By Aung Hla Tun
YANGON, Sept 25 (Reuters) - Chanting "democracy, democracy", 10,000 monks marched through the heart of Myanmar’s main city on Tuesday in defiance of a threat by the ruling generals to send in troops to end the biggest anti-junta protests in 20 years.
"The streets are lined with people clapping and cheering them on," a witness said. There were no signs of soldiers around the Sule pagoda in downtown Yangon, the destination of a week of marches by the deeply revered maroon-robed monks.
"The people are not afraid," another witness said. "They are helping the monks and offering them drinking water."
As on Monday, when up to 100,000 people came out to support them, the column of monks stretched several city blocks as they marched from the Shwedagon Pagoda, the former Burma’s holiest shrine and the symbolic heart of a growing campaign against 45 years of military rule.
In a gesture of defiance, some waved the bright red "fighting peacock" flag, emblem of the student unions that spearheaded a mass uprising in 1988. That rebellion was eventually crushed by the army with the loss of an estimated 3,000 lives.
In an ominous reminder of what was a watershed moment in Myanmar’s history, vehicles mounted with loudspeakers toured the city earlier in the day blaring out warnings of action under a law allowing the use of military force to break up illegal protests.
"People are not to follow, encourage or take part in these marches. Action will be taken against those who violate this order," the broadcasts said.
The international community has pleaded with the generals to avoid another bloodbath, but the chilling message behind the legal language of the warnings was lost on nobody in the city of 5 million people.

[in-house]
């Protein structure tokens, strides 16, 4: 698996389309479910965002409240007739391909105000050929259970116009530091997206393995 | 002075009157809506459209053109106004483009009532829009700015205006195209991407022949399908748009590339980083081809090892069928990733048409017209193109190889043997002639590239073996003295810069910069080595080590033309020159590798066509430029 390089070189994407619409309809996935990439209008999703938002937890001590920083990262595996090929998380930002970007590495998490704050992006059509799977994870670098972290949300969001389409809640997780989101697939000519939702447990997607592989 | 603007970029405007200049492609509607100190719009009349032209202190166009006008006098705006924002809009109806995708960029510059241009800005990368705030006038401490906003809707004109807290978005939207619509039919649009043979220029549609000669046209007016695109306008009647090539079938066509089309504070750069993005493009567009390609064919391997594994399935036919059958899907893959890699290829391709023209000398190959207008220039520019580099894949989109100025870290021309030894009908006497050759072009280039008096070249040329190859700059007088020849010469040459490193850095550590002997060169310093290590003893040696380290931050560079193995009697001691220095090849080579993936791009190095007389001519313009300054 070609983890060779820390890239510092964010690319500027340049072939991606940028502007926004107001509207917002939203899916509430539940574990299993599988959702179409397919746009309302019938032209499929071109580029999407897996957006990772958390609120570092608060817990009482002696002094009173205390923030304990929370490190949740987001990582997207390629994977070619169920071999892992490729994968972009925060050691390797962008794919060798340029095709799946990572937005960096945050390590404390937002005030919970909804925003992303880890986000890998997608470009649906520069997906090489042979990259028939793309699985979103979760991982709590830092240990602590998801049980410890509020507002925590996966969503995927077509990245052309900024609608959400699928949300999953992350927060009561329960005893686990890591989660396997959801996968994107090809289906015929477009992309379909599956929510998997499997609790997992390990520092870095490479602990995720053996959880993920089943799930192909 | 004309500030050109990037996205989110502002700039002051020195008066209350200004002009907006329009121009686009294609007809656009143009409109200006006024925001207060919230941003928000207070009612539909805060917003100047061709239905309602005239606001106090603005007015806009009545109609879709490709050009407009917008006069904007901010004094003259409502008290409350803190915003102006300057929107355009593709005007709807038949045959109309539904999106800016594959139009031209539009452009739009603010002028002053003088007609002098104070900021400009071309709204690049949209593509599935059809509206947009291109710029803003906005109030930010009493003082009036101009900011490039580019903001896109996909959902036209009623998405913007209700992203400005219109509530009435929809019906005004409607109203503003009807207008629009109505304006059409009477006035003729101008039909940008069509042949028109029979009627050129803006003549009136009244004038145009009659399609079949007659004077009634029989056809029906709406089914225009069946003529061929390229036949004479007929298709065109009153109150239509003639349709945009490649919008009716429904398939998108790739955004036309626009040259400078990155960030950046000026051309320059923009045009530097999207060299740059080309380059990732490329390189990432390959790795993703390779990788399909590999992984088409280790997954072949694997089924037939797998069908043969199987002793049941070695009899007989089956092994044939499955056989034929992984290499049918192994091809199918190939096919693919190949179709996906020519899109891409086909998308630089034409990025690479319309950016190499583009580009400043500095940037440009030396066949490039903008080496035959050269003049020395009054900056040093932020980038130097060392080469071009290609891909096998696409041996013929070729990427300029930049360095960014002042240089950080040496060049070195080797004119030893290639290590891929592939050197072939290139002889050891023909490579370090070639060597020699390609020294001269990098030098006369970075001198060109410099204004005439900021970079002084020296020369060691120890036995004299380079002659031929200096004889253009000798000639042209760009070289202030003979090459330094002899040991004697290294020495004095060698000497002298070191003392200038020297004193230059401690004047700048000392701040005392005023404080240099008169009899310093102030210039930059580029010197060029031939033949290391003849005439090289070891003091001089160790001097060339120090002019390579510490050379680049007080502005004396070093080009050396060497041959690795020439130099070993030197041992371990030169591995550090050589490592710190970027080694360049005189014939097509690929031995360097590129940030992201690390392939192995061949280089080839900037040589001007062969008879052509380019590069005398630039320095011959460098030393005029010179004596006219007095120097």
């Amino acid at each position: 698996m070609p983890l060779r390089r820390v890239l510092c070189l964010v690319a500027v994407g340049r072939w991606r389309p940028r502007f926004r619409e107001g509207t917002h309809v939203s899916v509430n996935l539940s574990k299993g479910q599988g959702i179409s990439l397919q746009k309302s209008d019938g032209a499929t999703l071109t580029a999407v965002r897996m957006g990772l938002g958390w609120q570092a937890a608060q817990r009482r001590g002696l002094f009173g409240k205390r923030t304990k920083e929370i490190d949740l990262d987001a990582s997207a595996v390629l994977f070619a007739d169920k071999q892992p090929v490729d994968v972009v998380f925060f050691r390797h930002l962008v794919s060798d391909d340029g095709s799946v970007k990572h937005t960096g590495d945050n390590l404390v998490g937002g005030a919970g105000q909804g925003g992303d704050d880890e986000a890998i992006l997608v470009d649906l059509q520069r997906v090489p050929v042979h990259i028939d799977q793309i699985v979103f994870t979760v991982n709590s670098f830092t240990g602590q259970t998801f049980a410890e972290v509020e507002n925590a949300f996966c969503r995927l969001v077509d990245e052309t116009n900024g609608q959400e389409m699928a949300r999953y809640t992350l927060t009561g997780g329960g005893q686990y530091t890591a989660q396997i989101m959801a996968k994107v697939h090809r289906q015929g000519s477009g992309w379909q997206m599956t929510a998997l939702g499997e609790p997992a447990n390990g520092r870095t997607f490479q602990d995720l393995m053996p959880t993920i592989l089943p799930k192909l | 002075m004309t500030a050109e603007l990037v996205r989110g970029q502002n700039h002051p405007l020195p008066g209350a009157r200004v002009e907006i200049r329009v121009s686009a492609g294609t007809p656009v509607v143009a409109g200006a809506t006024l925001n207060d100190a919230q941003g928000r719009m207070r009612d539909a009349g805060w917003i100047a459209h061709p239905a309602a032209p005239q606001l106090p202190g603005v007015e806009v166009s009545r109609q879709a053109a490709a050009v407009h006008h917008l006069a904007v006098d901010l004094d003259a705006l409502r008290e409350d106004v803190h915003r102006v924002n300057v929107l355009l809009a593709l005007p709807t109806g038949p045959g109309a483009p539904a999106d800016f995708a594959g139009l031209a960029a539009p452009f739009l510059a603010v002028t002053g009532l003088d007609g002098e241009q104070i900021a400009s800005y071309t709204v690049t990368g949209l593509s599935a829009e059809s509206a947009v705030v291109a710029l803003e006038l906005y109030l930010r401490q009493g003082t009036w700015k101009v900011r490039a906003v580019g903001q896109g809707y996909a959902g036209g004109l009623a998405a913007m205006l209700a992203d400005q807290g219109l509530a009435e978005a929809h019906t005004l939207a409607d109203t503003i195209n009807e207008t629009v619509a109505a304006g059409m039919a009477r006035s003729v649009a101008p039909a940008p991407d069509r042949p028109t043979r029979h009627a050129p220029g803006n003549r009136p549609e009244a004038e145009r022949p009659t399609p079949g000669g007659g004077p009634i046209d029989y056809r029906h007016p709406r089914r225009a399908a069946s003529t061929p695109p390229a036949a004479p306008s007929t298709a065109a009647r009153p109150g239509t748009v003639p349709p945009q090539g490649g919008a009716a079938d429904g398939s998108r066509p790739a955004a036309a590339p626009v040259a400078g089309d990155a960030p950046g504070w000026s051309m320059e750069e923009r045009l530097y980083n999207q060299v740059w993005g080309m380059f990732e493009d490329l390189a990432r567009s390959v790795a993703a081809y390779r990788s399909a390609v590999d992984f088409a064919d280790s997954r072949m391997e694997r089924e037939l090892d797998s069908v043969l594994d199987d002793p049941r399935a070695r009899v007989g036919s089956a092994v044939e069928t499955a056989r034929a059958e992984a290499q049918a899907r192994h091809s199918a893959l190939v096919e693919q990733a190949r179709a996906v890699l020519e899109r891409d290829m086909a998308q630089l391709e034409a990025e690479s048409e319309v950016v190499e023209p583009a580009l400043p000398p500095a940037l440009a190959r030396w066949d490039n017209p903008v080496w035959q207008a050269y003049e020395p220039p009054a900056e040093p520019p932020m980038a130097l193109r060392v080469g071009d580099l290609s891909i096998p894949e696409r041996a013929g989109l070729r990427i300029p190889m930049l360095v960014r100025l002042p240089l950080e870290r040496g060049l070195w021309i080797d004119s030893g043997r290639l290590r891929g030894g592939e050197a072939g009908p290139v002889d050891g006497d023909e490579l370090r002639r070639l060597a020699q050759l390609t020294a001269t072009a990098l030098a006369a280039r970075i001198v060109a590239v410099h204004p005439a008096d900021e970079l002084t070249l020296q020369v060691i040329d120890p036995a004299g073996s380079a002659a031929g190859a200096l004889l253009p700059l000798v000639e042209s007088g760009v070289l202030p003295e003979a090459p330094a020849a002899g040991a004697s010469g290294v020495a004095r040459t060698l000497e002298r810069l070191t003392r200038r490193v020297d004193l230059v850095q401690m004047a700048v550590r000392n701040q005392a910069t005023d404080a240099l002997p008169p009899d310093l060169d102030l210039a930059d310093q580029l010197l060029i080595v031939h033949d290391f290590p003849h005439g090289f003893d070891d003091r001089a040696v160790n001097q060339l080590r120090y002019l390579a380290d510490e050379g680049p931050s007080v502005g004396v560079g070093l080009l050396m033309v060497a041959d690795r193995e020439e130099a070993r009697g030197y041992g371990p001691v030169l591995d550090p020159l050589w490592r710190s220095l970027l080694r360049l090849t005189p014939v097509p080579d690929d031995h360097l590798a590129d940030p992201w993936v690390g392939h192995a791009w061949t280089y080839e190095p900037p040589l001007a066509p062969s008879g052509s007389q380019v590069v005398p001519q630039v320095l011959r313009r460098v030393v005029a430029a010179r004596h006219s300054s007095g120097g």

"I’m really worried about the possible outbreak of violence," one street vendor said. "We know from experience that these people never hesitate to do what they want."
SENIOR MONKS THREATENED
After the massive crowds dispersed on Monday, state radio quoted Religious Affairs Minister Brigadier-General Thura Myint Maung as saying action would be taken against senior monks if they did not control their charges.
He was also quoted as telling the State Monks Council the protests were incited by "destructive elements who do not want to see peace, stability and progress in the country" — the junta code for the political opposition.
For the first time since protests against soaring fuel prices began a month ago, a small number of soldiers were deployed outside the gilded Shwedagon on Tuesday.
China, the closest the junta has to a friend, called for "stability", although it is not clear what kind of diplomatic pressure Beijing is exerting on the generals behind the scenes.
However, the junta, one of the world’s most isolated regimes, has seldom listened to the opinions of others.
"The regime has a long history of violent reactions to peaceful demonstrations," Gareth Evans, head of the International Crisis Group think-tank, said in a statement.
"If serious loss of life is to be averted, those U.N. members with influence over the government are going to have to come together fast," he said in a reference to China, Russia and India.
BUSH TO ANNOUNCE SANCTIONS
Others urged the generals to address the grievances of Myanmar’s 53 million people who, in the past 50 years, have watched their country go from being one of Asia’s brightest prospects to one of its most desperate.
U.S. President George W. Bush was due to announce new sanctions and call for support for political change in a speech at the United Nations on Tuesday.
U.N. special envoy Ibrahim Gambari said he was praying the generals opted for compromise and dialogue with the monks and opposition party of detained democracy icon and Nobel laureate Aung San Suu Kyi rather than sending in the troops.
"For the sake of the people of Myanmar, for the sake of neighbouring countries and for the sake of Myanmar’s place in the world, we certainly hope that the same reaction that took place in 1988 will not be the case now," he told CNN.
On the streets of Yangon, the mood was one of jubilation as years of pent-up frustration were allowed into the open — and trepidation at the possible consequence from generals caught on the horns of a major dilemma.
The Burma Campaign UK said its sources had reported the junta ordering 3,000 maroon monastic robes and telling soldiers to shave their heads, possibly to infiltrate the monks.
In 1988, agents provocateurs were seen stirring up the crowds, giving the military the pretext to restore order.
Although more than 150 people have been arrested since the protests started on Aug. 19, the junta has so far remained reluctant to put soldiers on the streets, perhaps mindful of the 1988 bloodshed.